Did the Arabs Injustice Huntington?

Samuel Huntington is the author of the article entitled “The Clash of Civilizations? ” which discusses or narrates concepts that explicates world politics. According to Huntington, international conflicts that concerns politics may be justified by rational arguments or issues that are left unresolved. However, Huntington reiterates that these particular conflicts are founded on underlying issues or matters that naturally lead to political conflicts – that is culture.

According to Huntington, culture is threatening to divide nations instead of leading the way to support unity and oneness in handling international problems or issues, since culture is the primary source of irreconcilable differences and conflicts that do not provide opportunities for nations to meet in middle ground. As a means of representing concrete structures of culture, Huntingon has labeled seven civilizations being the Confucian, Hindu, Islamic, Japanese, Latin American, Slavic-Orthodox, and Western. One may notice that Huntington left out the African populace as one of the identified civilizations.

This is because Huntington was unsure about the state of the African nation, that is, whether it meets the standards and guidelines of development that is attributed to a mindful and responsive civilization. The classification of Huntington of the world population into civilizations was primary influenced by prominent religious affiliations that are a major identifier of culture. Personally, I would have to agree with Huntington on this matter, since I sincerely believe that cultural affiliations among individuals are largely influenced by the religious beliefs that they share.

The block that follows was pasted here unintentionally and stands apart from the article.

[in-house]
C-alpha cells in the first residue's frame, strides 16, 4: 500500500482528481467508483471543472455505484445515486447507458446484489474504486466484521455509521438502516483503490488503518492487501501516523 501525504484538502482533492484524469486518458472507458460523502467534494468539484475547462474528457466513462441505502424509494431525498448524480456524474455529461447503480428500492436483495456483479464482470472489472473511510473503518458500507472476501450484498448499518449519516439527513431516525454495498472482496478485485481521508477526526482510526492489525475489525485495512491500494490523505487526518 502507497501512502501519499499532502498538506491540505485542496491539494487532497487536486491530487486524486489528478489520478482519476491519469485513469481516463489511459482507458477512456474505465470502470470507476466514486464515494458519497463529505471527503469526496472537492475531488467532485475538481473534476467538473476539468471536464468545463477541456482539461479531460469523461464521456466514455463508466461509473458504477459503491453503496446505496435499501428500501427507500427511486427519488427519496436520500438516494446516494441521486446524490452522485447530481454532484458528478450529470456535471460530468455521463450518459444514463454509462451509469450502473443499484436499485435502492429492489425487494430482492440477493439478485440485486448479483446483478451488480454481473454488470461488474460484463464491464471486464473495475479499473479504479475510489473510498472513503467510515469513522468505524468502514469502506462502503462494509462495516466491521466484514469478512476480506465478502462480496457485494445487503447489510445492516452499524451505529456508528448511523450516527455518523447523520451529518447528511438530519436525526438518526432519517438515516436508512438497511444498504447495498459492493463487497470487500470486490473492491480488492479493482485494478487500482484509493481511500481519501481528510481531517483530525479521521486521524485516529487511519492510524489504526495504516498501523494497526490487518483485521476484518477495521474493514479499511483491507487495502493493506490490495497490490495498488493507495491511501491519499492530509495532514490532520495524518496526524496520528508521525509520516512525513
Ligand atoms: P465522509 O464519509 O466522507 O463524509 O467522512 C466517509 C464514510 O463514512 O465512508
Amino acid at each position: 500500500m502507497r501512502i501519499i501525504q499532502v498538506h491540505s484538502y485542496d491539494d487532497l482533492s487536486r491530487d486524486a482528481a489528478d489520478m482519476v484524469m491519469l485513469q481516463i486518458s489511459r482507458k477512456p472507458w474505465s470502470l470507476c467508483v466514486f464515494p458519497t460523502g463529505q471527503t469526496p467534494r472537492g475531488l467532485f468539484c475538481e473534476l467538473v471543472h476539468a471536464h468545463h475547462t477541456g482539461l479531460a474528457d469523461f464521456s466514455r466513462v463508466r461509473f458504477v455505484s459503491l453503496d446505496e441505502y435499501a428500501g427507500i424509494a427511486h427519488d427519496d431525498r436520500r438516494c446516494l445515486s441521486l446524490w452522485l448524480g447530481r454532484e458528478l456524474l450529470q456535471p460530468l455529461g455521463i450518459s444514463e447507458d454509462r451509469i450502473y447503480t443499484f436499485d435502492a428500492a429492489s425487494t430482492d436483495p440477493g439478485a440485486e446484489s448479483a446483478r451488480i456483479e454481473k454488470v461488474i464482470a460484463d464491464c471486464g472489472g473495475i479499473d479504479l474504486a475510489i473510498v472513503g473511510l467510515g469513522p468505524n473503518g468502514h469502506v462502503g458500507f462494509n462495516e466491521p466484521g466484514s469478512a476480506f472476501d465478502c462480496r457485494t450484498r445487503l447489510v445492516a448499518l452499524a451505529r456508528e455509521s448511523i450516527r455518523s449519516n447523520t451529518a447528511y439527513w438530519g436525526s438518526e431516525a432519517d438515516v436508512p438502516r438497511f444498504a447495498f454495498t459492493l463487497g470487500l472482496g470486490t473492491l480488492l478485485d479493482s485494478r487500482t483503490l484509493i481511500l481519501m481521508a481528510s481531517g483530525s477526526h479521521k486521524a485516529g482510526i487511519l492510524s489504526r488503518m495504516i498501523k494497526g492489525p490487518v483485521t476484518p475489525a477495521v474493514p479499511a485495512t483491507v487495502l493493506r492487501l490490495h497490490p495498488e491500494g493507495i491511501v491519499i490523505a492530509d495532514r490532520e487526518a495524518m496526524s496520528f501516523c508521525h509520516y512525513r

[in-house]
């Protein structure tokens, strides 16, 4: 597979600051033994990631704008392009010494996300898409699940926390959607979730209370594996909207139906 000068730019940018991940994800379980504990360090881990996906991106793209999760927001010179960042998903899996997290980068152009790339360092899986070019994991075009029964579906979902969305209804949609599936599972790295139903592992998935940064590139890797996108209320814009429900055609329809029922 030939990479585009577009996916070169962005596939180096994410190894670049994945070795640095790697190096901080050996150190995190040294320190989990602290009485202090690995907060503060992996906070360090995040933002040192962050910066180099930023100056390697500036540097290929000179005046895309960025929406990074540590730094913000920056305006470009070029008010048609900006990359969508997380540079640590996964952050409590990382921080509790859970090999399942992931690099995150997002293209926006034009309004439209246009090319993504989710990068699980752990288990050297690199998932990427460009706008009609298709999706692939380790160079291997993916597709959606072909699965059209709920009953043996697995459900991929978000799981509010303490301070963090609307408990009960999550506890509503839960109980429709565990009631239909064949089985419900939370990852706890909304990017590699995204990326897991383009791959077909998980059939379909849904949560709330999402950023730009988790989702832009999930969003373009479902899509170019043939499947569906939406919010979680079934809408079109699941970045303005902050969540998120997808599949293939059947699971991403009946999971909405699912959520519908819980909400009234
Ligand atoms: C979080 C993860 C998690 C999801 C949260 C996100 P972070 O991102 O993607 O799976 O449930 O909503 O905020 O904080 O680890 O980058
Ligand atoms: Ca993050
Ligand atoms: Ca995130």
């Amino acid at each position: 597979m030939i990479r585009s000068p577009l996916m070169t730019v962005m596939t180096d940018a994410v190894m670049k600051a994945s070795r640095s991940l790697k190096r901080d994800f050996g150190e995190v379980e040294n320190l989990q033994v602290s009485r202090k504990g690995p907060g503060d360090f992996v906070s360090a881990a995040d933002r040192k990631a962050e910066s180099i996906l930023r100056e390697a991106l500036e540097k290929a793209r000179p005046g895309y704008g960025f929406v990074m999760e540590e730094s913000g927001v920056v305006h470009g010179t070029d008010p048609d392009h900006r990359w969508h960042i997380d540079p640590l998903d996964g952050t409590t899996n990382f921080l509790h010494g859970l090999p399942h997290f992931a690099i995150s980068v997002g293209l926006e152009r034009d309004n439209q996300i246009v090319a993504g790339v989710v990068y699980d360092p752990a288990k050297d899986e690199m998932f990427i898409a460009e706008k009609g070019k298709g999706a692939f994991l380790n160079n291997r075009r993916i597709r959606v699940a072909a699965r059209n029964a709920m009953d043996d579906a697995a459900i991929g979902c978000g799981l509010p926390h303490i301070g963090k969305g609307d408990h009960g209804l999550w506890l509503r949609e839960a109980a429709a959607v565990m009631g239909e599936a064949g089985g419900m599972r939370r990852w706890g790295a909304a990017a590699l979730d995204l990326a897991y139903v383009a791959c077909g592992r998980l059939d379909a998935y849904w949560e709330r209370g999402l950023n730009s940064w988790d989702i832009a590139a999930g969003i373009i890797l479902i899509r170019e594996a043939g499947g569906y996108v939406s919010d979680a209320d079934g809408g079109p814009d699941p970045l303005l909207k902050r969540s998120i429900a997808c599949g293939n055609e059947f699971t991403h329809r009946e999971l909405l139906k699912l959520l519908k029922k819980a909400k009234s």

Huntington believes that the strong ties of individuals to their culture and religion which grants them a sense of self or identity as an individual and as a nation, is difficult to break apart when it comes to promoting rational politics and relations that necessitates the disregard of personal worldviews as directed by a civilization’s culture. However, Huntington’s establishment of seven civilizations has also been a source of contradicting information that he has presented in his article since the classification of civilizations is complicated and inconsistent.